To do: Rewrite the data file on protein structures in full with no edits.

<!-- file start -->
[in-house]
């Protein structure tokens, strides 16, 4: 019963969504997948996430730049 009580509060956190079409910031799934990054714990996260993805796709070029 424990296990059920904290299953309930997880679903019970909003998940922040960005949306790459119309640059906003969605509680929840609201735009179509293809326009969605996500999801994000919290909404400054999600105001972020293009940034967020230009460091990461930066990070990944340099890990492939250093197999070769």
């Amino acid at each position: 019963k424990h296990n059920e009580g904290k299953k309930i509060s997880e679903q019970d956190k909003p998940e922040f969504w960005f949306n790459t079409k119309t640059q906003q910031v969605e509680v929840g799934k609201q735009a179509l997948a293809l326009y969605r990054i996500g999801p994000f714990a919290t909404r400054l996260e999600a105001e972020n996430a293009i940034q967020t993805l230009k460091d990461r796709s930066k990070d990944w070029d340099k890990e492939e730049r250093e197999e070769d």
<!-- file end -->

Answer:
[in-house]
């Protein structure tokens, strides 16, 4: 019963969504997948996430730049 009580509060956190079409910031799934990054714990996260993805796709070029 424990296990059920904290299953309930997880679903019970909003998940922040960005949306790459119309640059906003969605509680929840609201735009179509293809326009969605996500999801994000919290909404400054999600105001972020293009940034967020230009460091990461930066990070990944340099890990492939250093197999070769």
């Amino acid at each position: 019963k424990h296990n059920e009580g904290k299953k309930i509060s997880e679903q019970d956190k909003p998940e922040f969504w960005f949306n790459t079409k119309t640059q906003q910031v969605e509680v929840g799934k609201q735009a179509l997948a293809l326009y969605r990054i996500g999801p994000f714990a919290t909404r400054l996260e999600a105001e972020n996430a293009i940034q967020t993805l230009k460091d990461r796709s930066k990070d990944w070029d340099k890990e492939e730049r250093e197999e070769d």